This movie has been on Sean’s most-anticipated list since 2019 and we’ve been waiting impatiently for quite some time. Unfortunately, this film had a theatrical-only release this summer, which excludes the likes of myself, an immuno-suppressed, likely-to-die-of-COVID person who’s obsessed with movies but not quite willing to die for them. And also her husband, who Officially Cares Whether I Live Or Die. I knew he liked me! I made him a badge and everything, but he’s a little embarrassed to wear it. Anyway, I’ve been stalking the movie rental sites like a shark, ready to pounce the moment it dropped. Blood in the water, baby! So colour me surprised when I found it first on Disney Plus – for free. Hello!
Guy (Ryan Reynolds) lives a repetitive life: wake up, feed goldfish, don blue shirt, work as bank teller, get robbed, repeat. He’s surprisingly cheerful about it, considering all the laying on the floor, fearing for your life he does on a daily basis, but it’s all he knows, so he’s pretty content. Until one day he isn’t. Guy discovers he’s an NPC, a non-playing character, in an open-world video game, one of those guys that’s just walking around so that the real characters, navigated by human gamers, can feel their world is populated, or perhaps even interact with them, briefly. And then there’s this woman, Molotovgirl (Jodie Comer), who catches her eye; as an NPC he’s all but invisible to her but once he wears the sunglasses that identify him as a character, they strike up a friendship…for starters.
Interestingly, the movie leaps in and out of the game. When it’s not following Ryan Reynolds around inside the game, it’s sitting in with the game’s real-life creators and coders. Millie (also Comer) and Keys (Joe Keery) are the game’s true originators, but Big Gaming Company’s ruthless CEO Antwan (Taika Waititi) has stolen their code. Millie has left the company but Keys is still there, and he and partner Mouser (Utkarsh Ambudkar) are among the first to notice that an NPC in the game seems to have gone rogue. They assume some keener has simply hacked the NPC’s code, but there’s actually much more at play: Millie and Keys’ original code wasn’t just for some shoot ’em up game, but for AI that would become self-aware. It seems that Guy has somehow reached that state on his own. He’s not just a video game free guy anymore; he’s fully conscious, sentient artificial intelligence. And it just so happens that watching him level up through the game in order to win the heart of Molotovgirl (interestingly, Milie’s in-game avatar) is highly entertaining. People around the world stop playing the game in order to watch, a crazy phenomenon that doesn’t make the company any money. In fact, sales of the game’s sequel are slumping too, which makes Antwan everyone’s new enemy. His plan to erase the code for good threatens Millie and Keys’ livelihood but more importantly, robs the world of their scientifically significant invention, and it also of course threatens Guy’s very life, for he is a self-aware consciousness, but he only exists in the game.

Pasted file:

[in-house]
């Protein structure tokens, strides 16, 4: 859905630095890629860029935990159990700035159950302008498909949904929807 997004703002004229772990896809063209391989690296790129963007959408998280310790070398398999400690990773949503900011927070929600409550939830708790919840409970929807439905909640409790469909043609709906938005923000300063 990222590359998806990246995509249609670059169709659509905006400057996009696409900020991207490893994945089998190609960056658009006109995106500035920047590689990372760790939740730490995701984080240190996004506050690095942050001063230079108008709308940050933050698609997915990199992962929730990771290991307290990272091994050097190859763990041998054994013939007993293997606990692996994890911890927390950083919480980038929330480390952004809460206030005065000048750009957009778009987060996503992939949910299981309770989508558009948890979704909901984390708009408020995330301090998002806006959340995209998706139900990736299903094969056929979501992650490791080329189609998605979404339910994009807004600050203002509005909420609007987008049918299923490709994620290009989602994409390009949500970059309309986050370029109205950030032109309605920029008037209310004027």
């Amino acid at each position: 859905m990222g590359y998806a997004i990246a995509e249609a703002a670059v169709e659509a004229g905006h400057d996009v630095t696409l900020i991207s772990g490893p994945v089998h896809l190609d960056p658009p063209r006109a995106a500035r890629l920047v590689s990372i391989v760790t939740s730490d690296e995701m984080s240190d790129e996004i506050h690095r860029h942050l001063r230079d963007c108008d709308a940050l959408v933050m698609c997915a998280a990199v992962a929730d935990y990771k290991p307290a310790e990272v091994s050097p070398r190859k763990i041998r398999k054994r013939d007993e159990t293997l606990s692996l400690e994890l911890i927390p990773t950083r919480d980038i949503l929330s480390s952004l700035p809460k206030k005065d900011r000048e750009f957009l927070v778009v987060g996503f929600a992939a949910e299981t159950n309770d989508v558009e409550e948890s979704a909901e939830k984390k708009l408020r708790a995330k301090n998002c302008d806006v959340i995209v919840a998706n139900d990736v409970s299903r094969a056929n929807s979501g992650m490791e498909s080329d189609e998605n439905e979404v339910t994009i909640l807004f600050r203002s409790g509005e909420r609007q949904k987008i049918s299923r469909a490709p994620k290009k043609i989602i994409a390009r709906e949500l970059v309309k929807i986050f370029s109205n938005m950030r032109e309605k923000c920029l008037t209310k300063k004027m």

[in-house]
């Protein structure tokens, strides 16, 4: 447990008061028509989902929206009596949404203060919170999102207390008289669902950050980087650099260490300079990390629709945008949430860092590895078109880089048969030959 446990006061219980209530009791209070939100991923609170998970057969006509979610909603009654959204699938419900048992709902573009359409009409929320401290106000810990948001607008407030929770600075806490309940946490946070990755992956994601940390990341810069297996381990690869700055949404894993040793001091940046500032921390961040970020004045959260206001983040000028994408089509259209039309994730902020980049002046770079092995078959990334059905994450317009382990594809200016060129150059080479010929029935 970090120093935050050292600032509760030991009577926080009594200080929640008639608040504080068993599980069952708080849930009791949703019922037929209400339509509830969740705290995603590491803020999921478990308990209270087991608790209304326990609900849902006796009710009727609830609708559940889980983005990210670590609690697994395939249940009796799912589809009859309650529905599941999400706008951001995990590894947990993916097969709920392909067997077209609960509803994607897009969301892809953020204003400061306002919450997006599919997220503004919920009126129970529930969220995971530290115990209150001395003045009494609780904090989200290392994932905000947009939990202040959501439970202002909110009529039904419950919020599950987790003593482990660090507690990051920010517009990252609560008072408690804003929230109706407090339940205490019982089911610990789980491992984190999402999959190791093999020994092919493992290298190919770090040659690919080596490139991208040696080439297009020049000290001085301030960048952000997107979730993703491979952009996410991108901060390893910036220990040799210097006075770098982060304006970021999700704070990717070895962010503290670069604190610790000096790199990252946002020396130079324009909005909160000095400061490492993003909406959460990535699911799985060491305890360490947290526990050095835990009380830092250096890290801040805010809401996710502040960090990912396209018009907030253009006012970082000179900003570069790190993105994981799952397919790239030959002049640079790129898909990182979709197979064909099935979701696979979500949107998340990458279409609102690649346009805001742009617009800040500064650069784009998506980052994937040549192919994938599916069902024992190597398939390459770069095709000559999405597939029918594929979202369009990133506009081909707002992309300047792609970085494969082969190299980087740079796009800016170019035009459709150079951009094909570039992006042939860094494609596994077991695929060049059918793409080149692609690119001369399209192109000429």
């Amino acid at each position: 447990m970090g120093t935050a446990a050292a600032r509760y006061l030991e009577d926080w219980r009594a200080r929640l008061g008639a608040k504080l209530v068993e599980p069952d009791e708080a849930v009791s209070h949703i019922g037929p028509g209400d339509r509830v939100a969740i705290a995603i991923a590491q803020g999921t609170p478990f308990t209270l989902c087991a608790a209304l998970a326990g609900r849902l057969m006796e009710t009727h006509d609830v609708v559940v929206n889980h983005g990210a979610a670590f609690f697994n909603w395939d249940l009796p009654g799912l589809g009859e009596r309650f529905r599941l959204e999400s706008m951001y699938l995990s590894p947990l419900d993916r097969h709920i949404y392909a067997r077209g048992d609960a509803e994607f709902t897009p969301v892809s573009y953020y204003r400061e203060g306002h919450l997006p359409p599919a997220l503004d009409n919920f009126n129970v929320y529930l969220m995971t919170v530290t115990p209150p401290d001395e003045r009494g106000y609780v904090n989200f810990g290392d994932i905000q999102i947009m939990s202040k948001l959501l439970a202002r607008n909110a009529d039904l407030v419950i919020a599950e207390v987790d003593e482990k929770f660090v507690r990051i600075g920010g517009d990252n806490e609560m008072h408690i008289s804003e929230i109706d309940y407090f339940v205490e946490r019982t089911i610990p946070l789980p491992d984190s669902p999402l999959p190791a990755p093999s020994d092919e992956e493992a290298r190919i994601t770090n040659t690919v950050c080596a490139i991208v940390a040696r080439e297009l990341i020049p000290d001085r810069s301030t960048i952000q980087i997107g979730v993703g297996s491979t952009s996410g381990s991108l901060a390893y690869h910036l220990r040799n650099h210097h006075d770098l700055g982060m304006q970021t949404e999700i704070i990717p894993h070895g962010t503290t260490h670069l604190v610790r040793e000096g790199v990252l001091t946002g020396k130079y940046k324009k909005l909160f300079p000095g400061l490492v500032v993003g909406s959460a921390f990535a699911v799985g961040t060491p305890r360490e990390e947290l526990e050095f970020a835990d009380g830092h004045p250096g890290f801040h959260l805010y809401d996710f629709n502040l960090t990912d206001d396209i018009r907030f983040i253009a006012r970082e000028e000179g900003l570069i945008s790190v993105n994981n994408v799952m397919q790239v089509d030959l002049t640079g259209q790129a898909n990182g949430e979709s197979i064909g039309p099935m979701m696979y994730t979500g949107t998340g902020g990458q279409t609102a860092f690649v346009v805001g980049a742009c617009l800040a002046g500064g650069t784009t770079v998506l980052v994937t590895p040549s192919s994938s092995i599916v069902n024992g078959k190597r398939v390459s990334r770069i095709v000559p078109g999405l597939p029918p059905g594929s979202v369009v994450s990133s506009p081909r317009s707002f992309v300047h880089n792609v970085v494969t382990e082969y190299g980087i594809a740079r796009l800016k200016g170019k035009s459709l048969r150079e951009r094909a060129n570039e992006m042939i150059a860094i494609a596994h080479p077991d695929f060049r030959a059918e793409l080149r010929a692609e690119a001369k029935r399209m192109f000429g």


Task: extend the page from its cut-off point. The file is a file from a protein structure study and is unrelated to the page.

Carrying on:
Don’t worry. There’s no existential crisis here, no philosophical debate. This is a popcorn movie. Video game violence mixed with Reynolds’ trademark good guy vibes make Free Guy irresistible. Reynolds gets to do what he does best, playing a naïve, hapless guy who chuckles at life’s little foibles. Guy’s best friend Buddy (Lil Rel Howery) is just as guileless and gratified; together they’re the picture of perfect contentment until someone’s awakening starts to expose the cracks in their happy little lives.
Had Alexander Payne written/directed this, we’d have an introspective, meta exploration of the Life is a Game philosophy at its core, debating the rules, and how to win, and just who was the Great Gamer in the Sky operating the controller. And though I’d kind of like to see that movie, Free Guy, however, is in the hands of Shawn Levy, oh ye of Night at the Museum, Cheaper By the Dozen, The Internship, and Real Steel. Dude is guaranteed to keep this thing light. Super light. L-I-T-E lite, even. But that’s not a bad thing. It seems Levy has cured his habit of creating utter crap and found his stride, matching Reynolds’ sweetness and goofiness bit for bit. There’s an enthusiasm here that’s hard to beat, and Free Guy turns out to be exactly the kind of movie we need after 18 months of no movies. It’s endearing, entertaining, and energetic. Dumb, but fun. Dumb, but not brainless. Crowd-pleasing but not bland. Crowd-pleasing but not condescending. Caters to gamers with plenty of tongue-in-cheek Easter eggs, but doesn’t alienate anyone. It’s a rare family-friendly (PG-13), action-comedy-sci-fi hybrid that has something for everyone but still feels fresh and exciting. Good Great Gamer in the Sky, what more do you need?